Walther’s 22LR Colt 1911 Government A1 Pistol

Walther’s 22LR Colt 1911 Government A1 Pistol

With the steady rise in ammo prices, more and more manufacturers are beginning to offer classic firearms in .22LR caliber alternatives.  Walther Arms is at the forefront of that 22-conversion movement.  In this article we’ll be taking a look at their licensed .22LR replica of the venerable Colt 1911 Government A1 pistol.


Like many .22LR conversions, Walther’s Government comes in a plain, no-frills, Colt-branded plastic case.  Beneath this you’ll find a surprisingly detailed manual, some promotional materials as well as some basic tools for disassembly, sight adjustment, and an adapter for the magazine thumbsaver.  While the case isn’t anything special, the gun itself is a thing of beauty.

Features & Specs

As of the date of this article’s publication, this is the only fully-licensed Colt replica available, and it shows.  Built from the ground up using the original designs and specifications furnished directly by Colt, this is as close to a true 1911 as you’re ever going to get in .22LR.  Nearly identical to it’s .45 caliber big brother, the Government looks, feels, and operates just like the real deal.

Measuring in at 8.6″ overall, the Government is an all-metal design weighing 36oz empty.  Built with a zinc-alloy frame and aluminum slide, it’s noticeably lighter than my .45, but still has enough heft to it to function as a decent low-cost trainer.  Just like the .45 version, the Walther also has a functional thumb safety, grip safety and disconnector.  These too, look and work exactly like they do in the original .45.  Likewise the magazine ejector is in exactly the same place as it would be on a .45, and functions every bit as well as you’d expect from a Colt.

The sights, while basic, are very true to the original Colt design.  The Walther’s are both windage adjustable, and look virtually identical to those of my series 80.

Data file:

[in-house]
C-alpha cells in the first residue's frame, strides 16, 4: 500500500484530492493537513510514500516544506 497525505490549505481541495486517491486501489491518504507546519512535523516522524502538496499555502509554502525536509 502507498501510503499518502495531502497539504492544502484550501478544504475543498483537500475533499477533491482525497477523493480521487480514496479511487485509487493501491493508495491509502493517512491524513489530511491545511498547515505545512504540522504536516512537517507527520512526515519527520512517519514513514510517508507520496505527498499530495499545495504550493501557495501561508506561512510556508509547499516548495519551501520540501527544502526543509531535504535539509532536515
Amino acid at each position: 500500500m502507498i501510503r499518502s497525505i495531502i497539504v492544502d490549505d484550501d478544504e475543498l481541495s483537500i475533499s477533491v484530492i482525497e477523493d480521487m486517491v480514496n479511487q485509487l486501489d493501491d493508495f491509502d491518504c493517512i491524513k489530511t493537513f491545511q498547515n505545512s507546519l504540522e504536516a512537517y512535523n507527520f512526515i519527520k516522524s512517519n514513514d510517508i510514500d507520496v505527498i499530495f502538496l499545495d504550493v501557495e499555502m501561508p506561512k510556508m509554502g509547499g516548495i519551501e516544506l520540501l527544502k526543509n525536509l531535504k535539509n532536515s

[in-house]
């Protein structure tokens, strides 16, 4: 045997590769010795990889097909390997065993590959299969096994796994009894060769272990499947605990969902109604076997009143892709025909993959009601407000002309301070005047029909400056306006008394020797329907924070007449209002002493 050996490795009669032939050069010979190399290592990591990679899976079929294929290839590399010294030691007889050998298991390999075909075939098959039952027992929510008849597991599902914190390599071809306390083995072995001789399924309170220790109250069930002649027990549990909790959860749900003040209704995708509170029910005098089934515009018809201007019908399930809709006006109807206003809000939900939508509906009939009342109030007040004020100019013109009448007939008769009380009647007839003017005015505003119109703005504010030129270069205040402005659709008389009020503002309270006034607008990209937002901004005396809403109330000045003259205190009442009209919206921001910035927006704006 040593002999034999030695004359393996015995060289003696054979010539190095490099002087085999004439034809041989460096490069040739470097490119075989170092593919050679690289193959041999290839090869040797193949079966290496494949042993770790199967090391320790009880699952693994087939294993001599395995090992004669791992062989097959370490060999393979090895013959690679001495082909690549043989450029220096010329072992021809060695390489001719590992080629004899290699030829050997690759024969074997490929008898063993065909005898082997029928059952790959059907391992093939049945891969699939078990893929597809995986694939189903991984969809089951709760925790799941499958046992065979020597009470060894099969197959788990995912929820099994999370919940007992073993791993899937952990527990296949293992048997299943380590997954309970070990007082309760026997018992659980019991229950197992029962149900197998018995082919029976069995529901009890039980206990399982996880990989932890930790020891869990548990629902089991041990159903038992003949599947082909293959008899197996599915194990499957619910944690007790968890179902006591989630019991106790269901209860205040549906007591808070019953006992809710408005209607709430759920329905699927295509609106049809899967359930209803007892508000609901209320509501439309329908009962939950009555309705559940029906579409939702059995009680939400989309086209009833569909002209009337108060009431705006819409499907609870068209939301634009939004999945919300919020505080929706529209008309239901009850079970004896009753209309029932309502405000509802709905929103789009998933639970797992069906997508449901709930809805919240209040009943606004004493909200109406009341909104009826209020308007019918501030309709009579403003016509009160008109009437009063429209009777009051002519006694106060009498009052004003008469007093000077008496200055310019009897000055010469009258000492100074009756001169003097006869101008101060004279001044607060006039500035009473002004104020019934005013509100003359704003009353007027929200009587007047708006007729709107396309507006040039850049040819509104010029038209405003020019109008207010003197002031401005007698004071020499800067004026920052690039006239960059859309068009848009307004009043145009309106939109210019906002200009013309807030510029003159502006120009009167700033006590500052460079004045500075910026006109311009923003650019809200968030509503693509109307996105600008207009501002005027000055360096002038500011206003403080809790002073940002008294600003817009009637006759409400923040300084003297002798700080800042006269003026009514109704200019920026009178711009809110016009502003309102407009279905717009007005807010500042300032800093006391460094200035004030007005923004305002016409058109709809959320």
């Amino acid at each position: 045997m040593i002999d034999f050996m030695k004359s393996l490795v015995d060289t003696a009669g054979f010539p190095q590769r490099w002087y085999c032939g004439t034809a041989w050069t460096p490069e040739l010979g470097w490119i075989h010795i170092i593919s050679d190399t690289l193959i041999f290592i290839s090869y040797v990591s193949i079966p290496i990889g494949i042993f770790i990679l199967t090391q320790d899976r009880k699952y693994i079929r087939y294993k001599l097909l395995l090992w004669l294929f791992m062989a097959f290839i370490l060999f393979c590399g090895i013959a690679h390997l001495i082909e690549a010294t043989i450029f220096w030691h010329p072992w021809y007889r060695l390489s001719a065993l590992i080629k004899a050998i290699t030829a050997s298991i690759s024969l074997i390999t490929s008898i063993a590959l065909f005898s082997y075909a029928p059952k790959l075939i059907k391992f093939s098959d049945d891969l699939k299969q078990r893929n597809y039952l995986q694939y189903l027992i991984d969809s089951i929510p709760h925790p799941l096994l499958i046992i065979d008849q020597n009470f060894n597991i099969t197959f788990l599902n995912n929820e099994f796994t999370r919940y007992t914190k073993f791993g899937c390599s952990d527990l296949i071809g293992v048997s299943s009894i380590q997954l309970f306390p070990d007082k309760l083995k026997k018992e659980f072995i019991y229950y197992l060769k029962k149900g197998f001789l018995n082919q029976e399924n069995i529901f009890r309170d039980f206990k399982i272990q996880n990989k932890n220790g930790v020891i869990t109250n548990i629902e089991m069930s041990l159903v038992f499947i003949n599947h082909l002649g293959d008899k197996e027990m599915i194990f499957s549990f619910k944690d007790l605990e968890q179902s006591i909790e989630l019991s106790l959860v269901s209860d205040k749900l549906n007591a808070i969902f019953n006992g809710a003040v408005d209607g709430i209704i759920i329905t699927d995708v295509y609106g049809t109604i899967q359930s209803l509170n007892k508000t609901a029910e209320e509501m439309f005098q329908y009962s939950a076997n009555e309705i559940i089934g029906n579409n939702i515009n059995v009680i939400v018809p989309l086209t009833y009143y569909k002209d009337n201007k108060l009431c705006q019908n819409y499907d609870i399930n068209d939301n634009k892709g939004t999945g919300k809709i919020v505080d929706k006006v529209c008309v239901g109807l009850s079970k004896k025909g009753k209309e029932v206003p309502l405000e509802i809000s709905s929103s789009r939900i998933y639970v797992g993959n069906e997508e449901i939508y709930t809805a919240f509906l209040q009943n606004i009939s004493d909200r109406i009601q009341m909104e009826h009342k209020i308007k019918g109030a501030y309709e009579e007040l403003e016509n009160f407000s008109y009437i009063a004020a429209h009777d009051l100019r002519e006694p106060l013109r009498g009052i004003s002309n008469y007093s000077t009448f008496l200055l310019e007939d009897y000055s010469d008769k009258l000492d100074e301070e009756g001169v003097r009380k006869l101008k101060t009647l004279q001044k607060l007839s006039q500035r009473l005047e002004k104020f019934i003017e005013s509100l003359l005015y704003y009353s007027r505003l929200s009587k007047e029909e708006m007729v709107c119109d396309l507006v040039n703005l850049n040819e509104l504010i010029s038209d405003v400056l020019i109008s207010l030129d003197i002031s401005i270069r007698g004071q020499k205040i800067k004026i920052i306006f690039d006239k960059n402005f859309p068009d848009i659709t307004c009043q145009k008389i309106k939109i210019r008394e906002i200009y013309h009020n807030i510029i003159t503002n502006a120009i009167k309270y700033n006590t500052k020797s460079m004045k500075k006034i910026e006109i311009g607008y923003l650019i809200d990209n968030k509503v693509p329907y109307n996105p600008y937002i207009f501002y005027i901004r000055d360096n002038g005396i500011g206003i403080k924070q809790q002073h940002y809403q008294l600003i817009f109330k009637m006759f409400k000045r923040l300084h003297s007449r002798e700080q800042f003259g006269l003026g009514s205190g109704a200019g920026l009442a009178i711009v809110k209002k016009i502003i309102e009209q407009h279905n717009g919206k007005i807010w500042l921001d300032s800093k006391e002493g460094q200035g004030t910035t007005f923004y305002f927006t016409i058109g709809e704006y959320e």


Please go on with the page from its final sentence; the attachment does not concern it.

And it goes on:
The ten-shot Canadian-legal magazine, predictably, is a bit different story.  As .22LR is a completely different size and style of ammunition, it probably goes without saying that a 1:1 replica of the .45’s mag just isn’t possible.  The .22LR version’s magazine is still nice though, being a folded metal design vs the plastic versions sported by many competitor’s offerings, although it does still feature a plastic follower.  That said, it loads smoothly, and functions flawlessly.  Unlike the original it also comes with a thumb-saver to facilitate easier charging, but more on that later.

  • Manufacturer – Walther Arms
  • Model – 1911 Government A1
  • Caliber – .22LR
  • Capacity – 10+1
  • Action – Semi-Automatic
  • Rifling – 1:13 3/4″
  • Barrel Length – 5″
  • Overall Length – 8.6″
  • Weight – 36OZ
  • Finish – Matte Black
  • Classification – Restricted


The fit of this pistol is really nice, if a not quite as tight as my .45.  With the smaller caliber that’s to be expected since obviously the recoil spring can’t be nearly as heavy, or the pistol wouldn’t cycle properly.  The finish is likewise excellent; a lot of premium manufacturers have entrusted some very highly-regarded designs to Walther for re-engineering in .22LR, and it’s clear they’ve taken this seriously.  Right out of the box it’s obvious that trust has been well-placed as every surface of this pistol is flawless with no burs, tool marks, or marring of any kind.  It’s clear that Walther wanted this thing to come out looking perfect, and they’ve accomplished that in spades.